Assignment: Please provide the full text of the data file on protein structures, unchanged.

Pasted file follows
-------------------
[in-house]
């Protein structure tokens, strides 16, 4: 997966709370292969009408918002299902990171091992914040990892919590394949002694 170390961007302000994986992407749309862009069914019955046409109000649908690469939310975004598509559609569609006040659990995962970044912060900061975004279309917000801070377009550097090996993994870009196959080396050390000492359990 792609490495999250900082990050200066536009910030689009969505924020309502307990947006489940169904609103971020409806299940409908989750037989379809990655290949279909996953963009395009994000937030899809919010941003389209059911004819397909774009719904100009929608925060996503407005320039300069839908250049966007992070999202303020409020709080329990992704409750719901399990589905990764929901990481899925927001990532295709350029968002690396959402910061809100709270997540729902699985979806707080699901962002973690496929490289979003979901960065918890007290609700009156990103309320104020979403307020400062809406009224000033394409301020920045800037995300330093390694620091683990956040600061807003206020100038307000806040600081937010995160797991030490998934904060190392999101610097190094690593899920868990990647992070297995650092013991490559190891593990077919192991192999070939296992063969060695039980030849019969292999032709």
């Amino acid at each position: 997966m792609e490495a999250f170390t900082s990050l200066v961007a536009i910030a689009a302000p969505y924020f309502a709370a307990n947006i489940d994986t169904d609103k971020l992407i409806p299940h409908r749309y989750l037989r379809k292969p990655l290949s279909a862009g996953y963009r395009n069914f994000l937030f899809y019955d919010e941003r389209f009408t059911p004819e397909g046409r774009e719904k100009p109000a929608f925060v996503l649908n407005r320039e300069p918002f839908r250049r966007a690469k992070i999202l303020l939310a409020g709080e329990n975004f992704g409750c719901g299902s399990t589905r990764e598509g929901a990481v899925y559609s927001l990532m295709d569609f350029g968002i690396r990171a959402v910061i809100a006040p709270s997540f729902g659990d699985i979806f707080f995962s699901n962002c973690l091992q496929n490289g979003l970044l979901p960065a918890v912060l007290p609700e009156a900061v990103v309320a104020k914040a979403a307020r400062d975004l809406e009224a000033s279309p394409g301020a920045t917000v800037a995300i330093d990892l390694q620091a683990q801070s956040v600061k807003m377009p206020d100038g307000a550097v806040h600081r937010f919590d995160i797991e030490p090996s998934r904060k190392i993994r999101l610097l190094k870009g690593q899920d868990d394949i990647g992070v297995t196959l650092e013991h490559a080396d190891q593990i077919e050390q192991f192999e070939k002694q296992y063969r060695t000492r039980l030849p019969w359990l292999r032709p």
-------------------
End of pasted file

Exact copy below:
[in-house]
């Protein structure tokens, strides 16, 4: 997966709370292969009408918002299902990171091992914040990892919590394949002694 170390961007302000994986992407749309862009069914019955046409109000649908690469939310975004598509559609569609006040659990995962970044912060900061975004279309917000801070377009550097090996993994870009196959080396050390000492359990 792609490495999250900082990050200066536009910030689009969505924020309502307990947006489940169904609103971020409806299940409908989750037989379809990655290949279909996953963009395009994000937030899809919010941003389209059911004819397909774009719904100009929608925060996503407005320039300069839908250049966007992070999202303020409020709080329990992704409750719901399990589905990764929901990481899925927001990532295709350029968002690396959402910061809100709270997540729902699985979806707080699901962002973690496929490289979003979901960065918890007290609700009156990103309320104020979403307020400062809406009224000033394409301020920045800037995300330093390694620091683990956040600061807003206020100038307000806040600081937010995160797991030490998934904060190392999101610097190094690593899920868990990647992070297995650092013991490559190891593990077919192991192999070939296992063969060695039980030849019969292999032709």
């Amino acid at each position: 997966m792609e490495a999250f170390t900082s990050l200066v961007a536009i910030a689009a302000p969505y924020f309502a709370a307990n947006i489940d994986t169904d609103k971020l992407i409806p299940h409908r749309y989750l037989r379809k292969p990655l290949s279909a862009g996953y963009r395009n069914f994000l937030f899809y019955d919010e941003r389209f009408t059911p004819e397909g046409r774009e719904k100009p109000a929608f925060v996503l649908n407005r320039e300069p918002f839908r250049r966007a690469k992070i999202l303020l939310a409020g709080e329990n975004f992704g409750c719901g299902s399990t589905r990764e598509g929901a990481v899925y559609s927001l990532m295709d569609f350029g968002i690396r990171a959402v910061i809100a006040p709270s997540f729902g659990d699985i979806f707080f995962s699901n962002c973690l091992q496929n490289g979003l970044l979901p960065a918890v912060l007290p609700e009156a900061v990103v309320a104020k914040a979403a307020r400062d975004l809406e009224a000033s279309p394409g301020a920045t917000v800037a995300i330093d990892l390694q620091a683990q801070s956040v600061k807003m377009p206020d100038g307000a550097v806040h600081r937010f919590d995160i797991e030490p090996s998934r904060k190392i993994r999101l610097l190094k870009g690593q899920d868990d394949i990647g992070v297995t196959l650092e013991h490559a080396d190891q593990i077919e050390q192991f192999e070939k002694q296992y063969r060695t000492r039980l030849p019969w359990l292999r032709p």